Consensus Advisors presented the next great consumer brands at a conference at the Nasdaq marketplace in New York City and by the looks of it, it’s going to be hip to be big-hipped.
The body-positive movement is resonating with brands and customers alike. Almost every apparel brand spoke about its efforts to include larger sizes, a group that used to be considered as an afterthought.
“What was clear is, this customer, the Lane Bryant customer, a plus-sized customer, really has been ignored by fashion,” said David Jaffe, chief executive officer of Ascena Retail Group Inc., the owner of Lane Bryant. He said most department stores house larger sizes in a tucked-away piece of store real estate and some designers refuse to design for larger sizes.
“We realized this customer may be feeling like a second-class citizen,” said Jaffe. He talked about the “I’m No Angel” campaign for Cacique lingerie, which is the lingerie label of Lane Bryant. He pointed out that the sexy images of larger women resonated with customers and had gone viral. The ad received 20 billion impressions and won awards.
“We’re leading the conversation about what it is to be sexy. What it is to be fashionable,” said Jaffe. “It’s got nothing to do with size. Our brand awareness went up and our traffic, both to our stores as well as online, both went up.“
Modcloth is an online apparel retailer whose sizes go up to 4x. “Inclusivity in fashion is almost a misnomer, but it’s important to us,” said Modcloth chief executive officer Matt Kaness. “Body positivity is something that, as a father of an 11-year-old girl, I take personal pride in everyday in being in a company that helps to reset the standard of what beauty looks like and how women might aspire to think about themselves.”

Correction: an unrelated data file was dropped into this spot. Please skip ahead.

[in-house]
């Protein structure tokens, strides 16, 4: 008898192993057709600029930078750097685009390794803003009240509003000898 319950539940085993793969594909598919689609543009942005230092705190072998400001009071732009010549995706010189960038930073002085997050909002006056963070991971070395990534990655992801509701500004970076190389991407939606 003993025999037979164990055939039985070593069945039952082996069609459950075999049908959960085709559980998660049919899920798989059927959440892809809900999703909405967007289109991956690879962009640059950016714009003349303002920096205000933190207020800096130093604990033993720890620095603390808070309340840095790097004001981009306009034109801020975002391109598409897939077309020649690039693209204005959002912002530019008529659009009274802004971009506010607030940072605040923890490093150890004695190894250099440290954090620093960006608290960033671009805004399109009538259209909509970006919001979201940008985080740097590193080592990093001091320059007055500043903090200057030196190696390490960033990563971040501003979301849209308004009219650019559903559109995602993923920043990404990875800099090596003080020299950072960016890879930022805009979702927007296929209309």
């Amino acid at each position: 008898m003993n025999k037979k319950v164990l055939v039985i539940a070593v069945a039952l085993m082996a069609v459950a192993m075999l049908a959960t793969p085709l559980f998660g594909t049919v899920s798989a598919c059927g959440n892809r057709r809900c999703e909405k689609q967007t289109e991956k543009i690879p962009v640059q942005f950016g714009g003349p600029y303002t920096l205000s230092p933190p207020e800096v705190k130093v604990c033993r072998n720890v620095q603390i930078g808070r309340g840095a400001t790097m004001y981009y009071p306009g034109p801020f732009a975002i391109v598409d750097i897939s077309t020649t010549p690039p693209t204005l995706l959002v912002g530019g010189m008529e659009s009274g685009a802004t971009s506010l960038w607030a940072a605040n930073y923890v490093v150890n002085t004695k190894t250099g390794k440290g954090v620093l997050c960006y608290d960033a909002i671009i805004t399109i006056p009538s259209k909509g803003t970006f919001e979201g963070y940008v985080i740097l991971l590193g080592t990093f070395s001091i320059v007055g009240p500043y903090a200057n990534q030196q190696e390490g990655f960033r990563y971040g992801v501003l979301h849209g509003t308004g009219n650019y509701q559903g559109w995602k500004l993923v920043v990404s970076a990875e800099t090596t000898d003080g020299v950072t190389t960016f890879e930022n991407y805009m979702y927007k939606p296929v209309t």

He said the company has over 1,000 styles online and suggested that other plus-sized apparel brands would be lucky to have half of that assortment. He believes it’s an underserved demographic. Modcloth is also a social media success: It has over 1.4 million Facebook followers and more than 2 million Pinterest followers. The company courts its community of customers by posting their outfit pictures on its Web site. Modcloth also retired the label of “plus” in its size categories last year.
An unlikely candidate for inclusion in the plus-size sector is YogaSmoga. Often compared to Lululemon, YogaSmoga’s clothing line has style options that go up to a size 16. By comparison, Lululemon sizes stop at a size 12.
“We introduced 14, 16 and 18 sometime last year because a lot of people were coming to us,” said cofounder and chief operating officer Tapasya Bali. “We were reacting to the demand in the market.“
Chief executive officer Rishi Bali said the company was running out of inventory as soon as it came online because of the demand for the larger sizes. “There is huge demand for this size,” said Rishi Bali.
According to the Centers for Disease Control, the average weight for American women over the age of 20 is 166 pounds. Now it seems these and other brands are catching on to the reality of the female shopper and giving her fashion in the right size.